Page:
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SA, this is an addition to a previous thread on the subject, but I couldn't find it. I explained it all in that one. I got an estimate for 300-400 bucks and then contacted the guy. He wanted to get his own estimate, so I said go ahead. He went to the most expensive yard. So, I am getting more estimates. I agree about not contacting insurance. And it wasn't "ramming speed" (but I do accept the D-day of boating nickname) We were barely moving, docking in a slip that really should only be for 30 footers (his boat), and a gust came up and pushed us over. The admiral was waiting to jump off the bow and by the time she got over to the other side to fend off, it was too late. We hit very lightly, but the wind pushed my stern around and we rolled off the transom lip, bending and cracking it. Its the age old debate. If you come in slow, you will do less damage when you hit something, but if you come in too slow, you are susceptible to wind and current and may still hit something.
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Last edited by bestfriend; 04-15-2007 at 01:56 PM.
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  #18  
Old 04-15-2007
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BF

Is this the thread you were looking for?

Fiberglass repair referral SF Bay
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It's not impossible, it just costs more.
Give me ambiguity, or give me something else.
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  #19  
Old 04-15-2007
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$1300 really isn't that much in SF Bay wages.You should see what us dumb carpenters charge.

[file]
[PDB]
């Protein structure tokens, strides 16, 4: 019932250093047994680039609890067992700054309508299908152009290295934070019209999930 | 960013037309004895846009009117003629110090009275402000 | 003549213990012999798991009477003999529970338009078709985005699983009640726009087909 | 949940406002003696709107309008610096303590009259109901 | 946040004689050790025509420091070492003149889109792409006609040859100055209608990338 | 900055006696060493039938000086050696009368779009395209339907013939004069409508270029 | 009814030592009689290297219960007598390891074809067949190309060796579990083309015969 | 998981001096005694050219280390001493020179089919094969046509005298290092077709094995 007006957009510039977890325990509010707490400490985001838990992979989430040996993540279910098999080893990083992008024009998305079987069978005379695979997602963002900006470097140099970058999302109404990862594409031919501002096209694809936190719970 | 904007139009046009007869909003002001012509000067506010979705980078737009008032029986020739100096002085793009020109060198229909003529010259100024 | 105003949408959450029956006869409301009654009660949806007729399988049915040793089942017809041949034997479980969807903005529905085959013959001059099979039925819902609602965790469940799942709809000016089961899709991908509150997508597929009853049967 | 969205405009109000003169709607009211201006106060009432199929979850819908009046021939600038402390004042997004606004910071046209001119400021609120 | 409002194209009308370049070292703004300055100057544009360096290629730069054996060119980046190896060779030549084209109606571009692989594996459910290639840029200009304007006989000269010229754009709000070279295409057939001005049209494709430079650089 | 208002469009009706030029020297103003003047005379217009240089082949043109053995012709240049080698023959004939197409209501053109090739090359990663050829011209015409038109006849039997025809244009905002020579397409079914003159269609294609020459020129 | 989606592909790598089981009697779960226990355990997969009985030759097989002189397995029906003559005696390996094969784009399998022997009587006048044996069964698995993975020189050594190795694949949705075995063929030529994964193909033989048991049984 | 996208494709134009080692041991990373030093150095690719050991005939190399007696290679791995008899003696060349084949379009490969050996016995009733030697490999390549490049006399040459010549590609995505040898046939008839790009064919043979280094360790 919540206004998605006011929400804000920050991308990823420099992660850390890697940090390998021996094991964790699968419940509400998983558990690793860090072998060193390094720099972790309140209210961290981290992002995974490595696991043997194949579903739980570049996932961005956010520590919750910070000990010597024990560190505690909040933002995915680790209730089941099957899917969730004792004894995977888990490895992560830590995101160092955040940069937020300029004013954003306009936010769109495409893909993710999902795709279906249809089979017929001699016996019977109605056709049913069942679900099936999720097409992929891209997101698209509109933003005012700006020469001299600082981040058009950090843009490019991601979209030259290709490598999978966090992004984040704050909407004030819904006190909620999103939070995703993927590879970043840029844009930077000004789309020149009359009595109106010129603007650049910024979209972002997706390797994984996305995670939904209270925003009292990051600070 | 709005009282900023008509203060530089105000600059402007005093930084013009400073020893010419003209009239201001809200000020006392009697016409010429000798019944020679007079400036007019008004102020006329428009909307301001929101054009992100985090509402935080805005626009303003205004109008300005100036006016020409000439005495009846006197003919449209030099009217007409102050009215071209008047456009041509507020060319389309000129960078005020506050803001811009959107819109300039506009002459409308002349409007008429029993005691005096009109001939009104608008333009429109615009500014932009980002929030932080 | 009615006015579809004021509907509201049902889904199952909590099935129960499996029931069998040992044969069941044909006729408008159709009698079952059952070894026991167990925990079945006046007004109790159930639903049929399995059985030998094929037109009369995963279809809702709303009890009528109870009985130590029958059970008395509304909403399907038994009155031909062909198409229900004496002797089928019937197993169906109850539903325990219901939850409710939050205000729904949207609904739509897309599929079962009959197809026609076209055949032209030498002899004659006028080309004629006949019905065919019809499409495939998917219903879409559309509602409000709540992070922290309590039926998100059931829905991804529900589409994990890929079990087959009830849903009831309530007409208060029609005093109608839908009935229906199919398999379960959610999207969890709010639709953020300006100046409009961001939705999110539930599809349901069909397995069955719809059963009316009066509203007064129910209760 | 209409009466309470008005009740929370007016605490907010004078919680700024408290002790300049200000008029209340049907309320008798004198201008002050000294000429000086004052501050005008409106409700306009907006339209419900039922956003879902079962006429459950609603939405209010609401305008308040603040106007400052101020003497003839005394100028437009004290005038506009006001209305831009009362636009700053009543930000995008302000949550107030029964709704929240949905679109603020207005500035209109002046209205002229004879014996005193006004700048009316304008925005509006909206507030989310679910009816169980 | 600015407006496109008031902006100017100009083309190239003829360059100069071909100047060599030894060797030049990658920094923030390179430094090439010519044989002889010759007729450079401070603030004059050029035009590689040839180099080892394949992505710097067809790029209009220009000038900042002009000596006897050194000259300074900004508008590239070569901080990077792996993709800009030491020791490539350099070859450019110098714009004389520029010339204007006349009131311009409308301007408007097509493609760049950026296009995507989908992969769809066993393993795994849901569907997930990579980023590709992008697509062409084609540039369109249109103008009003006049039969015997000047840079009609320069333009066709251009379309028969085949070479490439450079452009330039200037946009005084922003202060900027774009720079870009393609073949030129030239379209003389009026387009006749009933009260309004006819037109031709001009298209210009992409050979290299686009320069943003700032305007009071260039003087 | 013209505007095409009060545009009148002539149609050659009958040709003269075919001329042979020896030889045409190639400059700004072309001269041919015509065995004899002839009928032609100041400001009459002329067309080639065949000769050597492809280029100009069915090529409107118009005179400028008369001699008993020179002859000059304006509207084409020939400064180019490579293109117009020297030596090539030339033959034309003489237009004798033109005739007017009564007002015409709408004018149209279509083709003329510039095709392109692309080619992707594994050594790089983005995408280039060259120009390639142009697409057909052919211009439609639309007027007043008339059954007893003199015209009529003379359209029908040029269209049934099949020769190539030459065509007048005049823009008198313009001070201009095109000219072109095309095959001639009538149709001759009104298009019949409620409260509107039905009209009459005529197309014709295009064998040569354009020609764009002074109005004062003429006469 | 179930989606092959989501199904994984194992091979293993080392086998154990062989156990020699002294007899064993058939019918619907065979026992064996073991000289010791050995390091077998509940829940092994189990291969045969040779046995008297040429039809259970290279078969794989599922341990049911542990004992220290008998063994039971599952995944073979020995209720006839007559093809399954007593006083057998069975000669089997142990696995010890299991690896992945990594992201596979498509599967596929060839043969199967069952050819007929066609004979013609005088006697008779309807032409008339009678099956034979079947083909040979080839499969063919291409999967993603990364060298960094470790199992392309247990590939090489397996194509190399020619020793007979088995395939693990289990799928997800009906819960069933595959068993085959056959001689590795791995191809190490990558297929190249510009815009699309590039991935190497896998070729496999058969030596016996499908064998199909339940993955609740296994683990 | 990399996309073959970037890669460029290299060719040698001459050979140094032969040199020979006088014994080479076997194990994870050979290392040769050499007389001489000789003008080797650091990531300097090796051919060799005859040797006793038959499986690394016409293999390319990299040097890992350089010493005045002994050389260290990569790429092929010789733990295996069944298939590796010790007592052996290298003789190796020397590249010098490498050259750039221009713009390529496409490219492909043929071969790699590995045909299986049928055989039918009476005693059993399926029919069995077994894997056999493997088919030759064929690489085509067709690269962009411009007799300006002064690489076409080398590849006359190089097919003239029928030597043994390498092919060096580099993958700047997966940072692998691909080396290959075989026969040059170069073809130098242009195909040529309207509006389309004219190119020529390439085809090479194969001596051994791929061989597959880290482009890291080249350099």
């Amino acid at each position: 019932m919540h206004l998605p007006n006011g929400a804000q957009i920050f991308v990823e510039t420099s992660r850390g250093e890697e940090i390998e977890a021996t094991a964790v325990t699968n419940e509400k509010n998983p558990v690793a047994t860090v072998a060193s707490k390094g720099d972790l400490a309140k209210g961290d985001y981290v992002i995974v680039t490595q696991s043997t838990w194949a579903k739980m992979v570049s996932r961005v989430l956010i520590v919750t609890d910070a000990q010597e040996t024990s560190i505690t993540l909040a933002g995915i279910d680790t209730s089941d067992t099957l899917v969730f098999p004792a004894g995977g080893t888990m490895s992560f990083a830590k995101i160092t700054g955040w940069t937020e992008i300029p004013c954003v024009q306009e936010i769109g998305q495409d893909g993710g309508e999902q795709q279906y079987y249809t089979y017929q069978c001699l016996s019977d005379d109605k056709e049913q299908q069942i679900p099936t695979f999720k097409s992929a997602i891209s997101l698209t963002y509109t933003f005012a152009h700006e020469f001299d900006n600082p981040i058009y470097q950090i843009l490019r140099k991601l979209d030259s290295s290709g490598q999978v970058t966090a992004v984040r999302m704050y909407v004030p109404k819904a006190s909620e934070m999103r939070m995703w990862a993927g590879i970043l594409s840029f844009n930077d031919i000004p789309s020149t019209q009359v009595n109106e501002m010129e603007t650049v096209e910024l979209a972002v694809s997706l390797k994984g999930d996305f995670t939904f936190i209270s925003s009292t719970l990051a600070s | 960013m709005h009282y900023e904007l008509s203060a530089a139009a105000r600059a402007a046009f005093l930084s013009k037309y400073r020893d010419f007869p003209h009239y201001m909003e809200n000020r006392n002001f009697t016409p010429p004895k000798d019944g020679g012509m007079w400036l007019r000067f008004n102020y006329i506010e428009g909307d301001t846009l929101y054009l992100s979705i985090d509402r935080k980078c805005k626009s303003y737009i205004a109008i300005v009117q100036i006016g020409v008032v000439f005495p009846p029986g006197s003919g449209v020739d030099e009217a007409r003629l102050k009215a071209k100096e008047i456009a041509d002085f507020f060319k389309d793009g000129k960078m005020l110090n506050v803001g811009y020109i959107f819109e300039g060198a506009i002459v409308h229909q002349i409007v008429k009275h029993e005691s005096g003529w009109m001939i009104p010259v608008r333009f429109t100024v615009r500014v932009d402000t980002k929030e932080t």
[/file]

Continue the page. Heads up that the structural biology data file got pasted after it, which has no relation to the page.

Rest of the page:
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  #20  
Old 04-15-2007
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sailaway21 is just really nice sailaway21 is just really nice sailaway21 is just really nice sailaway21 is just really nice
best,
I remember the post. I did not remember the 3-400 estimate. I would still approach the guy and offer to repair it at your cost (what the f*** does he care what your cost is?) to his satisfaction. You can have it done three times for the difference in price!

The problem with a certain type of people is, when it's somebody else's money and responsibility, the boat suddenly becomes a "yacht", as in Her Mafesty's Royal Yacht. If he insists on having his guy do the work, at an outrageous price, then he should be willing to sign a release stating that your payment of the estimated price releases you of any further obligation. If he will allow your guy to repair it, you might consider how you can involve a third party to be an impartial arbiter of the effectiveness of the repair. Or, you can just take a chance the guy is basically reasonable and tell him you will repair it to his satisfaction, have your guy do it, and hope the guy doesn't nit pick over the seagull droppings that occured while the repair was being done.

I hate having to deal with people spending other people's money. When it's their own money they get real reasonable in a hurry. Don't beat yourself up over this, it's a boat manoeuvering in close quarters. People in cars don't do any better, although you'd think they should. At the end of the day, docking is a controlled collision. I once went through a relatively normal tie-up only to have the Third Mate observe we'd punched a hole in the hull from a dockside shackle. This was on a 50,000 ton freighter. The hole was in a "wing" fuel oil tank. Imagine my relief when I discovered the tank was not pressed up, that is, slack, and no fuel leaked to the harbor! Still was a pain in the butt to pump it down, inert, and weld. But that beat a $10,000 fine and proceedings against license!